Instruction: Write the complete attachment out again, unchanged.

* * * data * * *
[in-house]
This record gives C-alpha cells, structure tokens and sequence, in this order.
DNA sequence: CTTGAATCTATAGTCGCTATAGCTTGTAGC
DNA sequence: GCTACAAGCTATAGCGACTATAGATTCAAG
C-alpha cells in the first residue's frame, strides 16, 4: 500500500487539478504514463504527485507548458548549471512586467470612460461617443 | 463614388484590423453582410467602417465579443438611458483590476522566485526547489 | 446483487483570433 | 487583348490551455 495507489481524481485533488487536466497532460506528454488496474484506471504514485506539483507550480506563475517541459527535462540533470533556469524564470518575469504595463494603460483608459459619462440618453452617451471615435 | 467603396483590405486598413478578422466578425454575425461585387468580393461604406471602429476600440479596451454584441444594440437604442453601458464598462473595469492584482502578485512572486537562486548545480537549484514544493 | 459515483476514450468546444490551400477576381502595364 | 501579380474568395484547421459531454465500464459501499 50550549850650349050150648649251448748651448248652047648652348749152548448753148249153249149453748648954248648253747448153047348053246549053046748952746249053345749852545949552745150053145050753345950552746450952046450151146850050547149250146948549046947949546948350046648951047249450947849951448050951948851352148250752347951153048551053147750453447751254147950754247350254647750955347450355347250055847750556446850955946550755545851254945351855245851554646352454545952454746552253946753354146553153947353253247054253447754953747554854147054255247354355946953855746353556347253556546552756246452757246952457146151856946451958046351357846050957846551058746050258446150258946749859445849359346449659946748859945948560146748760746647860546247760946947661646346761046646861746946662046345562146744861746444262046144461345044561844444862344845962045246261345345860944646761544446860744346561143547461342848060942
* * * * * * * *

[in-house]
This record gives C-alpha cells, structure tokens and sequence, in this order.
DNA sequence: CTTGAATCTATAGTCGCTATAGCTTGTAGC
DNA sequence: GCTACAAGCTATAGCGACTATAGATTCAAG
C-alpha cells in the first residue's frame, strides 16, 4: 500500500487539478504514463504527485507548458548549471512586467470612460461617443 | 463614388484590423453582410467602417465579443438611458483590476522566485526547489 | 446483487483570433 | 487583348490551455 495507489481524481485533488487536466497532460506528454488496474484506471504514485506539483507550480506563475517541459527535462540533470533556469524564470518575469504595463494603460483608459459619462440618453452617451471615435 | 467603396483590405486598413478578422466578425454575425461585387468580393461604406471602429476600440479596451454584441444594440437604442453601458464598462473595469492584482502578485512572486537562486548545480537549484514544493 | 459515483476514450468546444490551400477576381502595364 | 501579380474568395484547421459531454465500464459501499 50550549850650349050150648649251448748651448248652047648652348749152548448753148249153249149453748648954248648253747448153047348053246549053046748952746249053345749852545949552745150053145050753345950552746450952046450151146850050547149250146948549046947949546948350046648951047249450947849951448050951948851352148250752347951153048551053147750453447751254147950754247350254647750955347450355347250055847750556446850955946550755545851254945351855245851554646352454545952454746552253946753354146553153947353253247054253447754953747554854147054255247354355946953855746353556347253556546552756246452757246952457146151856946451958046351357846050957846551058746050258446150258946749859445849359346449659946748859945948560146748760746647860546247760946947661646346761046646861746946662046345562146744861746444262046144461345044561844444862344845962045246261345345860944646761544446860744346561143547461342848060942